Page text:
Anyways, it is in no way too late for you and your husband to make the choice to birth your child unassisted. It sounds like he is already open to it, which is a really good sign! These forums are a great resource for information about UC and Laura Shanely's website is very inspirational. I have gained a lot of confidence in my decision through talking with other UCers on a personal level about their experiences. I am currently 31 weeks along with my first child and I would be happy to talk with you throughout the next couple of months and share my journey.

Back to what to do with your midwife... I chose to keep mine on for prenatal care and as "insurance" in a way. For one, I would like to have the option to change my mind at the last minute, (not that I think I will at all, but just in case I do) I would definitely not want my only choices to be UC or hospital. Another reason to keep your midwife is in case you want to pull the whole "Oops!" UC thing, which it seems is pretty popular due to lack of family support for the idea. It would be a lot more obvious than it was intentional if you do not have a midwife at all. It could also keep matters less complicated as far as the after-birth plan-- If you keep her but call her "too late" then she would still do your postpartum care for you, check your baby over and be an official name to put down on any paperwork necessary to obtain a birth certificate and whatnot. I can't stand the thought of taking my healthy UCed newborn or freshly postpartum booty into a hospital for routine checks/care and the questions from hospital staff which might ensue. I have chosen to keep my UC on the down-low because I have heard too many CPS stories and stuff like that. UC is not illegal, but many people seem to think that it should be and will call the authorities if they hear about parents choosing to birth unassisted. Everything from concerned family members calling 911 if they know that a UC mama is in labor, to hospital staff contacting CPS (who is required to investigate every call) because a woman mentioned her UC, to busybodies in a playgroup contacting CPS, etc. I feel that by having a midwife on staff and pulling the "Oops" bit, I can avoid any serious possibility of such problems.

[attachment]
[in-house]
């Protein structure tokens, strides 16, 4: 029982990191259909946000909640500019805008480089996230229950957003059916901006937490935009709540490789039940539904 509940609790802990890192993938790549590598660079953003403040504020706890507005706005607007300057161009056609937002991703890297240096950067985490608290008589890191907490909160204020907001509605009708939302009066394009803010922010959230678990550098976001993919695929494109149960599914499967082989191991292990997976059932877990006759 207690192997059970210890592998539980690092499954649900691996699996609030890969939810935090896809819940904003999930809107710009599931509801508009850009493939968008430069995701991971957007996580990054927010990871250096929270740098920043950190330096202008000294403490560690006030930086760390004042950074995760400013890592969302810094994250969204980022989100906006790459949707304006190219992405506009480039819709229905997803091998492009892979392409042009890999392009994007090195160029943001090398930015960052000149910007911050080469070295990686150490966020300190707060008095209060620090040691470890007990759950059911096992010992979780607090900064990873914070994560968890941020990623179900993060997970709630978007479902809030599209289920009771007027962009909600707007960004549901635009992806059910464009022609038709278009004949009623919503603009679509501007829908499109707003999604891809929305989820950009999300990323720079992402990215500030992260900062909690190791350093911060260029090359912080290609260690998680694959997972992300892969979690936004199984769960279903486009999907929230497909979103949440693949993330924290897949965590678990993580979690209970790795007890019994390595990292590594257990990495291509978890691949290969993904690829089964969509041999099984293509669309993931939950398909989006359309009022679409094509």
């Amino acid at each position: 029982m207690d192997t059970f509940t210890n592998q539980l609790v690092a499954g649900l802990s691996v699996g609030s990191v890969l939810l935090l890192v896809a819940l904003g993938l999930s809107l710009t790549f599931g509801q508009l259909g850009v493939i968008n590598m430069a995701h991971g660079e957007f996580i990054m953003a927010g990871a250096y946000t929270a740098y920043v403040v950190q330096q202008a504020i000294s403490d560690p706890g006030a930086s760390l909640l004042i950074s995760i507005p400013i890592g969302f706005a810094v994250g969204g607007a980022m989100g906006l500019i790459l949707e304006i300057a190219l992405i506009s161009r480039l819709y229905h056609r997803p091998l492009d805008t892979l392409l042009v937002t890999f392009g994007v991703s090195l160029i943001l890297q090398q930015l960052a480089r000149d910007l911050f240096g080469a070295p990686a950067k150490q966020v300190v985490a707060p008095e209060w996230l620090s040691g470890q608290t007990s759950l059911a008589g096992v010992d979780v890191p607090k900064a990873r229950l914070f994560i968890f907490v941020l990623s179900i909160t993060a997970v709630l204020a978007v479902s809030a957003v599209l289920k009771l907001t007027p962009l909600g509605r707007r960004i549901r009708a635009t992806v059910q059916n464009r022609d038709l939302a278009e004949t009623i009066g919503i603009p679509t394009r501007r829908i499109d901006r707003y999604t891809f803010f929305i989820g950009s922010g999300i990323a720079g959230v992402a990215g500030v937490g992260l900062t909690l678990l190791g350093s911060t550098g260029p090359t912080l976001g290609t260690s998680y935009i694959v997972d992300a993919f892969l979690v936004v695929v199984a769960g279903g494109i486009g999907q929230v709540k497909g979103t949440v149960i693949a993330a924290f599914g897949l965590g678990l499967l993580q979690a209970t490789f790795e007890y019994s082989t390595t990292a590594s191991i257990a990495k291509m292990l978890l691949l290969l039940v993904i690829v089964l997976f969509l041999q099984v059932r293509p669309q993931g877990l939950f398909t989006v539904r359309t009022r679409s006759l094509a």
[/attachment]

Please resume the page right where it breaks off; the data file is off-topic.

Hopes this helps!

post #3 of 13

I was almost 28wks before UC became the final decision. You still have time to prepare smile.gif

post #4 of 13
Thread Starter 

Jessima- When you decided, did you inform your midwife of your decision? Or are you going to call her 'late'?


I think the "oops" seems the best way to go for us, I just don't know if I should inform her or not (tell her we'll only call her if we need her). I don't know her near well enough to know how she would take it.